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Molly Seidel Racing A Special Edition Of The Atlanta Half-Marathon On The Atlanta Motor Speedway February 28

Gripping the steering wheel of her Audi Allroad while driving on an Arizona highway three days ago, Molly Seidel spoke breezily on her cell phone about what it’s like to go fast.  Seidel, whose stunning second place finish at the USA Olympic Team Trials nearly a year ago in Atlanta catapulted her into the national spotlight, enjoys both running and driving fast.

“This thing goes fast,” she said of her car.  “I’m a bit of a leadfoot.”

Seidel, 26, will be returning to Atlanta on February 28, where she will run a special edition of the Atlanta Half-Marathon which will be held at the sprawling Atlanta Motor Speedway, partly on the facility’s 1.5-mile race track.  The race, part of Atlanta’s Marathon Weekend organized by the Atlanta Track Club, was moved from the streets of the city a year ago to the racetrack grounds in order to offer athletes of all abilities a COVID-safe, in-person running competition.  Seidel said she’s never actually run on a racetrack, but she’s very excited by the concept.

“When the race opportunity came up in Atlanta we immediately jumped on that,” Seidel told Race Results Weekly.  She added: “I’ve had a lot of exposure to race tracks because my dad and my brother race cars semi-professionally.  It’s super cool to watch.  I love it.”

Speed is what Seidel will be after in Atlanta.  She’ll be using this event as part of her build-up to the Olympic Marathon in Sapporo on August 7, and thinks it fits perfectly into the training plan she and coach Jon Green have devised.  She is trying to use as productively as possible the extra year of preparation time she’s been given by the pandemic in advance of the Tokyo Olympics.

“Basically being in kind of a unique position of having already secured the spot several months out we, my coach Jon and I, got to plan backwards a little bit,” Seidel said.  “A big part of that is try to, like, get in a combination of strength and speed that I need for Sapporo.  For me I really wanted to be able to focus on the half-marathon a little bit more just because… doing stuff on the roads gets me a little bit more excited than doing stuff on the track.  The half-marathon is a distance that I haven’t been able to deeply explore yet.  It’s been fun getting to learn that distance a little bit better.”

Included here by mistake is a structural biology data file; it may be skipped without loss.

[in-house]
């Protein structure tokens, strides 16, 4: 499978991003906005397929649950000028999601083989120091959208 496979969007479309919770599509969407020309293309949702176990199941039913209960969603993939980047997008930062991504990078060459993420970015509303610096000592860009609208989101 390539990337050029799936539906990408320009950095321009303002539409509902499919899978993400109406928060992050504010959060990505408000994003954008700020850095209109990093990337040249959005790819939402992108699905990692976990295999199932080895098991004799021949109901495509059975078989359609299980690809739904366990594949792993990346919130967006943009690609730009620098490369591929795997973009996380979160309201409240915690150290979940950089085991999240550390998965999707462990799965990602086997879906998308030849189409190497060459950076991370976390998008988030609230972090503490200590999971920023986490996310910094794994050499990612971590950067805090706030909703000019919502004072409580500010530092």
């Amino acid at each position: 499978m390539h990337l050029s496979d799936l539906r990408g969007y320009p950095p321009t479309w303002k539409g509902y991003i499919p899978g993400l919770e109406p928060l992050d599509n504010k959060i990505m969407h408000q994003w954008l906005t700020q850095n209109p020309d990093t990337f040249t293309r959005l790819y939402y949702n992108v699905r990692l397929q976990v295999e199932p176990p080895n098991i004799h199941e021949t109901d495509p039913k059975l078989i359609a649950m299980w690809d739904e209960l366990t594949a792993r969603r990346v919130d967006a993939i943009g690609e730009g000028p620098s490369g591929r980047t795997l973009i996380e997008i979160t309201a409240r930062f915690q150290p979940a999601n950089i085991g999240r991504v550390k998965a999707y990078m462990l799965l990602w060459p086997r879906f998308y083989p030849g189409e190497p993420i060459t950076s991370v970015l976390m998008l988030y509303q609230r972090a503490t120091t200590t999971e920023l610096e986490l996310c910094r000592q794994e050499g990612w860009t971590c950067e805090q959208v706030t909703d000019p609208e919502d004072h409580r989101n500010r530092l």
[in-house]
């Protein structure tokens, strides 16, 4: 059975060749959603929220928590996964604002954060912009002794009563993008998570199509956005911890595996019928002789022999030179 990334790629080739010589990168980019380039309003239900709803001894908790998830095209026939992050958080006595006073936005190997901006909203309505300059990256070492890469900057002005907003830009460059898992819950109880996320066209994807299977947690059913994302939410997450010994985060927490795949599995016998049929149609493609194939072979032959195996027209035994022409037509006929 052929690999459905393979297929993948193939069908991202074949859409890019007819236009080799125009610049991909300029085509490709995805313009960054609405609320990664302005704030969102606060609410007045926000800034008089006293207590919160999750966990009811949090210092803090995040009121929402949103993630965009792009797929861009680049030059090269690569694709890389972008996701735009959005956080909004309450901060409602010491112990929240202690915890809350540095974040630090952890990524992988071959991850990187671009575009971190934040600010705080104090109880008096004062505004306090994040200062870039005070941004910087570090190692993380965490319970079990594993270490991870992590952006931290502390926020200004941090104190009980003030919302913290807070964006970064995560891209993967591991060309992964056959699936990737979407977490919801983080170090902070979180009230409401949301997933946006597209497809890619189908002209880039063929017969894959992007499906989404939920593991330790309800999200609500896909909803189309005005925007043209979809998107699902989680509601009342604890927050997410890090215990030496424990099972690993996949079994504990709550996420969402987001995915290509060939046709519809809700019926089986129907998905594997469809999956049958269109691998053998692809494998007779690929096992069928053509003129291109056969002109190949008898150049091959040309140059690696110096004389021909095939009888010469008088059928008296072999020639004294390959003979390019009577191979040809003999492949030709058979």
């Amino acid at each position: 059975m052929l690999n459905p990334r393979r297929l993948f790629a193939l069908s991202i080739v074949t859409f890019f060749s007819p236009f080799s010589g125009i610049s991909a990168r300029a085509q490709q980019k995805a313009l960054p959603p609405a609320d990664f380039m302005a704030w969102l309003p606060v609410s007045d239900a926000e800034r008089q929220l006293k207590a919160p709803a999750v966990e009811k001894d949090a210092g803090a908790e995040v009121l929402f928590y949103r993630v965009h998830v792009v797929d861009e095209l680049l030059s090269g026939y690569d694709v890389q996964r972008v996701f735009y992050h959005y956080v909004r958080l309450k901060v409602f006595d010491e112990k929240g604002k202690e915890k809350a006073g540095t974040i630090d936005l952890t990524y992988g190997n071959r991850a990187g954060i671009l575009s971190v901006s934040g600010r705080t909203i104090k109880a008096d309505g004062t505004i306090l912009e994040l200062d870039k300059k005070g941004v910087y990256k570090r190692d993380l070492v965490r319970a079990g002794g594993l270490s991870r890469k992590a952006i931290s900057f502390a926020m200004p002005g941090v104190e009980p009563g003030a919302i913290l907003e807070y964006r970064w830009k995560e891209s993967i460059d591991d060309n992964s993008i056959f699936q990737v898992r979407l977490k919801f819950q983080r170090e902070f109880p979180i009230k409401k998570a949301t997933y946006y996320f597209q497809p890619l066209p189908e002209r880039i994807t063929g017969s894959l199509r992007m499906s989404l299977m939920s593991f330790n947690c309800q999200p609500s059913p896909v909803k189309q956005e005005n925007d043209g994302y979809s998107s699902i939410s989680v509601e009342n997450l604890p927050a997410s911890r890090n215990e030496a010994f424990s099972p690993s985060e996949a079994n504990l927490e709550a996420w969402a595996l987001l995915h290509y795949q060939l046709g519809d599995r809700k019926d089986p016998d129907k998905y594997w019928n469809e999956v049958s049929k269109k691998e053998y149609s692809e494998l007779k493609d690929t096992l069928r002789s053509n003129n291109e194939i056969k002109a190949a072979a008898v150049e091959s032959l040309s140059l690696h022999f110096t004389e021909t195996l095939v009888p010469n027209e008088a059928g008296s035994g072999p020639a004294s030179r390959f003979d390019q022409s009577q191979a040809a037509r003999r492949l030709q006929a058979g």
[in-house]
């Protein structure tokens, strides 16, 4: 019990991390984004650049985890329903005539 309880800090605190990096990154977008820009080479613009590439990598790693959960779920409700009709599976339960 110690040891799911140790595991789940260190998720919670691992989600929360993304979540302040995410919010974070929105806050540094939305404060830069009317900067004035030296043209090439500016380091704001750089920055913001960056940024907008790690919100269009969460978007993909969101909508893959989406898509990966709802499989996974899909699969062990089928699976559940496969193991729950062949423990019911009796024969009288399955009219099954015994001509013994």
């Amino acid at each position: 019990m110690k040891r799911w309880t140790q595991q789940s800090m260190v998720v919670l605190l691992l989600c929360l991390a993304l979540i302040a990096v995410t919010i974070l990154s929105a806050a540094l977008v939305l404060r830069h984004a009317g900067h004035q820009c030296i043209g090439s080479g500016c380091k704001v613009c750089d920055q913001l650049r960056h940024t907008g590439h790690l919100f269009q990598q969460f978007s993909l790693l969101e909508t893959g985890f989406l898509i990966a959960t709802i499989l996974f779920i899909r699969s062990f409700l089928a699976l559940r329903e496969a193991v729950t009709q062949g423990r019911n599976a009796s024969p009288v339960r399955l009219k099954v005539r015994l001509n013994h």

It’s hard to believe that Seidel only ran her first half-marathon on October 26, 2019, at the low-key Cape Cod Half-Marathon in Massachusetts.  Facing no competition, she clocked 1:14:10 and finished ahead of the next woman finisher by more than eight and a half minutes. Some five weeks later, she ran her first serious half off of full training, winning the Humana Rock ‘n’ Roll San Antonio & Half-Marathon in a very elite 1:10:27, bettering Shalane Flanagan’s course record by 22 seconds.  That performance was pivotal because it qualified her for the Olympic Trials where she made her marathon debut.

Since then, Seidel has lowered her half-marathon best to 1:09:20, a mark she set in a “micro race” outside of Las Vegas last month which only had 37 finishers.  For that event, called the Las Vegas Gold Half-Marathon, Seidel said that she went into it with no set goals and just tried to have fun.

“It felt great,” she said of the race which was only for elite athletes.  “Really my coach just told me, don’t look at the watch.  Just go out, hop between groups of guys as they come back to you, but have fun with it.  That’s really what it was.  It was just a chance to bust a run, trying to get back into the swing of things, try out the new shoes.  Yeah, it was a good day.”